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Re: [ontolog-forum] Copyright in Taxonomies: Leading case in US law (ADA

To: ontolog-forum@xxxxxxxxxxxxxxxx
From: "John F. Sowa" <sowa@xxxxxxxxxxx>
Date: Fri, 29 Oct 2010 11:41:04 -0400
Message-id: <4CCAEB10.4080400@xxxxxxxxxxx>
Peter and Chris,    (01)

>> Can you point me to a “classification *system*” that is not
>> human-created?    (02)

> Of course not.  No one is disputing that.  The disputed claim is that
> no such systems "reflect any 'natural' objective truth or set of
> 'facts'". That is an utter non sequitur.    (03)

That depends on whether the judge is a nominalist or a realist.    (04)

Nominalists claim that scientific theories are just summaries
of observations.  Since it is possible to copyright a collection
or arrangement of facts, one might claim that it's reasonable
to copyright a summary of that collection.    (05)

Realists (who include most practicing scientists) believe that
theories that make predictions whose accuracy has been tested
by experiments reflect some reality that is independent of how
we think about it.  Such a tested theory would be considered
factual.  A classification that is part of the theory would be
just as factual as the full theory.    (06)

> What's the point of observation and calculation if there are no
> objective truths? What we observe is a world that pushes back, that
> puts constraints on what we can say, and which cannot be structured
> and described in any way that we choose. It is, at the least, a
> credible position that the reason for this is that the world itself
> exhibits a structure that we strive to capture in our classification
> systems and that classifications succeed to the extent that they get
> that structure right.    (07)

That's a good summary of the realist position.    (08)

>> I’m not suggesting that Lakoff settled anything but at least he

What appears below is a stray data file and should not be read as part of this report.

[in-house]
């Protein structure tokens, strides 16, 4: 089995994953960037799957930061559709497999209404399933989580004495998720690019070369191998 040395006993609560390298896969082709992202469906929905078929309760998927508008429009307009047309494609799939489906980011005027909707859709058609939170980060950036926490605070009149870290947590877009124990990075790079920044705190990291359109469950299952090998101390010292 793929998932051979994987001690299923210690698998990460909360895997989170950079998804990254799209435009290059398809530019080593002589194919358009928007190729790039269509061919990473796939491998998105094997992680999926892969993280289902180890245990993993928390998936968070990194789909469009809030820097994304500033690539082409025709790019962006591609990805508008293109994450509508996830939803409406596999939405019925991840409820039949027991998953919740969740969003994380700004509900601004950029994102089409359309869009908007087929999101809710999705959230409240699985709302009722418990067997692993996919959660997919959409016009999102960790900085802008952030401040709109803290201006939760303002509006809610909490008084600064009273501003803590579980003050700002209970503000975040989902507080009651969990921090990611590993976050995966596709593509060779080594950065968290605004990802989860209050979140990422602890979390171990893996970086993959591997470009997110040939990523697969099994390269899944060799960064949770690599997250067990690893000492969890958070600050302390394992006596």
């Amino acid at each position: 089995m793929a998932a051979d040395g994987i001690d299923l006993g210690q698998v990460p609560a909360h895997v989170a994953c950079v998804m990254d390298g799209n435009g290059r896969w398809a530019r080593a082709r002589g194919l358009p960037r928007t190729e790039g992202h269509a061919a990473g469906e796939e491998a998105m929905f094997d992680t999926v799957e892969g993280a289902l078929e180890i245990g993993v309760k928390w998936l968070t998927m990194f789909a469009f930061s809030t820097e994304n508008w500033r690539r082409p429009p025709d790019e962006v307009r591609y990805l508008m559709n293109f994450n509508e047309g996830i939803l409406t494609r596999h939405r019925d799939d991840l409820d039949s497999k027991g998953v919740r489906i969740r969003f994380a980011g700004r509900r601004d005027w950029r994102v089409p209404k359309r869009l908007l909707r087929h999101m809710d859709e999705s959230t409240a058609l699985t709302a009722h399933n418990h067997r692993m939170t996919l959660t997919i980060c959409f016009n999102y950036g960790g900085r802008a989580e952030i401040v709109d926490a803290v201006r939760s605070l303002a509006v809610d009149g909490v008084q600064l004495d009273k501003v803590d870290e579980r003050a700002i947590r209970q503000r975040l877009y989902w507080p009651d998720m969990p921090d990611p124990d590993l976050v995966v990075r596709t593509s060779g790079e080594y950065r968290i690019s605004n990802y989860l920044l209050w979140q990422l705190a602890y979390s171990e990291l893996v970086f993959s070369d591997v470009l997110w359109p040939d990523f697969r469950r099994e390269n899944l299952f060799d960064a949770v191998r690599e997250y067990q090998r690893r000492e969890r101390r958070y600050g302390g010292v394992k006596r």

>> and Rosch highlighted and criticised the absence of any serious
>> scientific inquiry into “classical” classification (folk) theory
>> that Western philosophy has unquestioningly assumed and taken as
>> axiomatic for more than two millennia before Wittgenstein started
 >> to question it.    (09)

> If really think W. has been that influential in contemporary philosophy
> of science you need to read a bit more widely.    (010)

I have a lot of sympathy with what George L. and Eleanor R. said and
even more sympathy with what Ludwig W. said in his later philosophy.
My major criticism of George and Eleanor is their exaggerated claims
of novelty.  Following is a review I wrote of one of George's books:    (011)

    http://www.jfsowa.com/pubs/lakoff.htm    (012)

In Section 2 of the following paper, I have quotations from a debate
between William Whewell and J. S. Mill.  Whewell's statement of 1858
is a very clear summary of what Rosch stated over a century later:    (013)

    http://www.jfsowa.com/pubs/cogcat.htm    (014)

In fact, Aristotle made similar points long before.  At the beginning
of that section, I summarized what Aristotle said in his biological
writings:    (015)

> But in his biological works, [Aristotle] criticized the limitations of
> the top-down approach and recommended a bottom-up approach beginning
> with a detailed description of individuals, classifying them in
> species, and grouping species in genera. He considered the top-down
> method appropriate for presenting the results of analysis and reasoning
> about them, but he recommended the bottom-up method as a better discovery
> procedure for investigating a new subject.    (016)

John    (017)

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